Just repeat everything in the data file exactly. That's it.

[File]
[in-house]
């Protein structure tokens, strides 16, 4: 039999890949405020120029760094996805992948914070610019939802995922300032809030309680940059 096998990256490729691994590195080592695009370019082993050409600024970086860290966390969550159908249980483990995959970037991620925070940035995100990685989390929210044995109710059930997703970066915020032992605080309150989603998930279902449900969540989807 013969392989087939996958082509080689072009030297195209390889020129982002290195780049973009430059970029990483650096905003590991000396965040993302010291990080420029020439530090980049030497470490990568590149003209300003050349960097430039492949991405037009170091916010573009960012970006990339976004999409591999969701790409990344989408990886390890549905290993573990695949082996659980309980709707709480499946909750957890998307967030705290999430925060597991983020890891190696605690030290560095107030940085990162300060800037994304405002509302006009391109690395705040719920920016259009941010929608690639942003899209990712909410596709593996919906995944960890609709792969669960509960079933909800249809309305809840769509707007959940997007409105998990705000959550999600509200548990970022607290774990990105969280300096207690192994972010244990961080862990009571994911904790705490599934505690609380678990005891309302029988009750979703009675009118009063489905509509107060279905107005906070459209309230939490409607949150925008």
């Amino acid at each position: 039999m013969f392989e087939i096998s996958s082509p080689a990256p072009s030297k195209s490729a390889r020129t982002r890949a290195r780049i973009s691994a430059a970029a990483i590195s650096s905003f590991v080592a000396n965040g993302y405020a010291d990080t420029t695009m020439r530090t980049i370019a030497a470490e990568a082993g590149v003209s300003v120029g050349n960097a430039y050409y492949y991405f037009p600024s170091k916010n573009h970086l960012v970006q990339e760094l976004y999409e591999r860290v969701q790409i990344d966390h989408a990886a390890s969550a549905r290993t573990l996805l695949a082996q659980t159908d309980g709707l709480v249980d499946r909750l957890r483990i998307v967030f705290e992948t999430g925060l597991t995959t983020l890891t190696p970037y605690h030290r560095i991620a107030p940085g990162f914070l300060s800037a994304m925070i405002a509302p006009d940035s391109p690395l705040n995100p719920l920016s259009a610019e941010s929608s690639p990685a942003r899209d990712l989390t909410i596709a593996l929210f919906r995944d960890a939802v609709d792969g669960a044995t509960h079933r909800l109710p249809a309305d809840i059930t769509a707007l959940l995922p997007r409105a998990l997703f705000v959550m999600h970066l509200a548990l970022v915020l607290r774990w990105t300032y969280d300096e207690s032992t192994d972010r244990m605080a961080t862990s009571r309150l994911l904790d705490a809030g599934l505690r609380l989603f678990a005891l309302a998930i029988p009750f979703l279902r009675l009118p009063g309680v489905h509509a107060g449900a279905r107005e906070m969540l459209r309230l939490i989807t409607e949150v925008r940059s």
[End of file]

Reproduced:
[in-house]
């Protein structure tokens, strides 16, 4: 039999890949405020120029760094996805992948914070610019939802995922300032809030309680940059 096998990256490729691994590195080592695009370019082993050409600024970086860290966390969550159908249980483990995959970037991620925070940035995100990685989390929210044995109710059930997703970066915020032992605080309150989603998930279902449900969540989807 013969392989087939996958082509080689072009030297195209390889020129982002290195780049973009430059970029990483650096905003590991000396965040993302010291990080420029020439530090980049030497470490990568590149003209300003050349960097430039492949991405037009170091916010573009960012970006990339976004999409591999969701790409990344989408990886390890549905290993573990695949082996659980309980709707709480499946909750957890998307967030705290999430925060597991983020890891190696605690030290560095107030940085990162300060800037994304405002509302006009391109690395705040719920920016259009941010929608690639942003899209990712909410596709593996919906995944960890609709792969669960509960079933909800249809309305809840769509707007959940997007409105998990705000959550999600509200548990970022607290774990990105969280300096207690192994972010244990961080862990009571994911904790705490599934505690609380678990005891309302029988009750979703009675009118009063489905509509107060279905107005906070459209309230939490409607949150925008």
């Amino acid at each position: 039999m013969f392989e087939i096998s996958s082509p080689a990256p072009s030297k195209s490729a390889r020129t982002r890949a290195r780049i973009s691994a430059a970029a990483i590195s650096s905003f590991v080592a000396n965040g993302y405020a010291d990080t420029t695009m020439r530090t980049i370019a030497a470490e990568a082993g590149v003209s300003v120029g050349n960097a430039y050409y492949y991405f037009p600024s170091k916010n573009h970086l960012v970006q990339e760094l976004y999409e591999r860290v969701q790409i990344d966390h989408a990886a390890s969550a549905r290993t573990l996805l695949a082996q659980t159908d309980g709707l709480v249980d499946r909750l957890r483990i998307v967030f705290e992948t999430g925060l597991t995959t983020l890891t190696p970037y605690h030290r560095i991620a107030p940085g990162f914070l300060s800037a994304m925070i405002a509302p006009d940035s391109p690395l705040n995100p719920l920016s259009a610019e941010s929608s690639p990685a942003r899209d990712l989390t909410i596709a593996l929210f919906r995944d960890a939802v609709d792969g669960a044995t509960h079933r909800l109710p249809a309305d809840i059930t769509a707007l959940l995922p997007r409105a998990l997703f705000v959550m999600h970066l509200a548990l970022v915020l607290r774990w990105t300032y969280d300096e207690s032992t192994d972010r244990m605080a961080t862990s009571r309150l994911l904790d705490a809030g599934l505690r609380l989603f678990a005891l309302a998930i029988p009750f979703l279902r009675l009118p009063g309680v489905h509509a107060g449900a279905r107005e906070m969540l459209r309230l939490i989807t409607e949150v925008r940059s």